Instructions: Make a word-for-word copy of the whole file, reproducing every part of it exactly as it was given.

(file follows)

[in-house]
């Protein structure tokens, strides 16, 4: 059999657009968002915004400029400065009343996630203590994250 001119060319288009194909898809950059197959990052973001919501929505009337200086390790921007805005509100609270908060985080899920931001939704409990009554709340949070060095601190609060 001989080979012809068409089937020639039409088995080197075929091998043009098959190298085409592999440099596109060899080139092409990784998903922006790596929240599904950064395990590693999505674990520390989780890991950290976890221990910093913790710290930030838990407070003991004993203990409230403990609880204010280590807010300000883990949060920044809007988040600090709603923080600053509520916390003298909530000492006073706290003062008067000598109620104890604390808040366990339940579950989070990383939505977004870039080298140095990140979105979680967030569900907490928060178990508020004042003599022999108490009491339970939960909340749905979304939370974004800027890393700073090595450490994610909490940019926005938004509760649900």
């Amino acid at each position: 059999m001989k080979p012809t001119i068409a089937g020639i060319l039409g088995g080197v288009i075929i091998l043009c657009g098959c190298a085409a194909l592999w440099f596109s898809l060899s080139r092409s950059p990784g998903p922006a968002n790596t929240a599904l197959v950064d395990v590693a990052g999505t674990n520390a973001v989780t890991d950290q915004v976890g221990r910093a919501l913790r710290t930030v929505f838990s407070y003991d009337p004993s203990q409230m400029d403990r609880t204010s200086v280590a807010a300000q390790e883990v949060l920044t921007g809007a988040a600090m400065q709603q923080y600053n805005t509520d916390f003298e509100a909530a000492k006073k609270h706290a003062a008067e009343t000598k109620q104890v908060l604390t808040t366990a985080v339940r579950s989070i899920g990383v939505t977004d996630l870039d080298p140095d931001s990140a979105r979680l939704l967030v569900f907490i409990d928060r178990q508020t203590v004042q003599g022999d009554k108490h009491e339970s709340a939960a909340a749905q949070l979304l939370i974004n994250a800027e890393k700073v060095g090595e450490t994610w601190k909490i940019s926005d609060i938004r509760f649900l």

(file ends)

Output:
[in-house]
């Protein structure tokens, strides 16, 4: 059999657009968002915004400029400065009343996630203590994250 001119060319288009194909898809950059197959990052973001919501929505009337200086390790921007805005509100609270908060985080899920931001939704409990009554709340949070060095601190609060 001989080979012809068409089937020639039409088995080197075929091998043009098959190298085409592999440099596109060899080139092409990784998903922006790596929240599904950064395990590693999505674990520390989780890991950290976890221990910093913790710290930030838990407070003991004993203990409230403990609880204010280590807010300000883990949060920044809007988040600090709603923080600053509520916390003298909530000492006073706290003062008067000598109620104890604390808040366990339940579950989070990383939505977004870039080298140095990140979105979680967030569900907490928060178990508020004042003599022999108490009491339970939960909340749905979304939370974004800027890393700073090595450490994610909490940019926005938004509760649900």
């Amino acid at each position: 059999m001989k080979p012809t001119i068409a089937g020639i060319l039409g088995g080197v288009i075929i091998l043009c657009g098959c190298a085409a194909l592999w440099f596109s898809l060899s080139r092409s950059p990784g998903p922006a968002n790596t929240a599904l197959v950064d395990v590693a990052g999505t674990n520390a973001v989780t890991d950290q915004v976890g221990r910093a919501l913790r710290t930030v929505f838990s407070y003991d009337p004993s203990q409230m400029d403990r609880t204010s200086v280590a807010a300000q390790e883990v949060l920044t921007g809007a988040a600090m400065q709603q923080y600053n805005t509520d916390f003298e509100a909530a000492k006073k609270h706290a003062a008067e009343t000598k109620q104890v908060l604390t808040t366990a985080v339940r579950s989070i899920g990383v939505t977004d996630l870039d080298p140095d931001s990140a979105r979680l939704l967030v569900f907490i409990d928060r178990q508020t203590v004042q003599g022999d009554k108490h009491e339970s709340a939960a909340a749905q949070l979304l939370i974004n994250a800027e890393k700073v060095g090595e450490t994610w601190k909490i940019s926005d609060i938004r509760f649900l």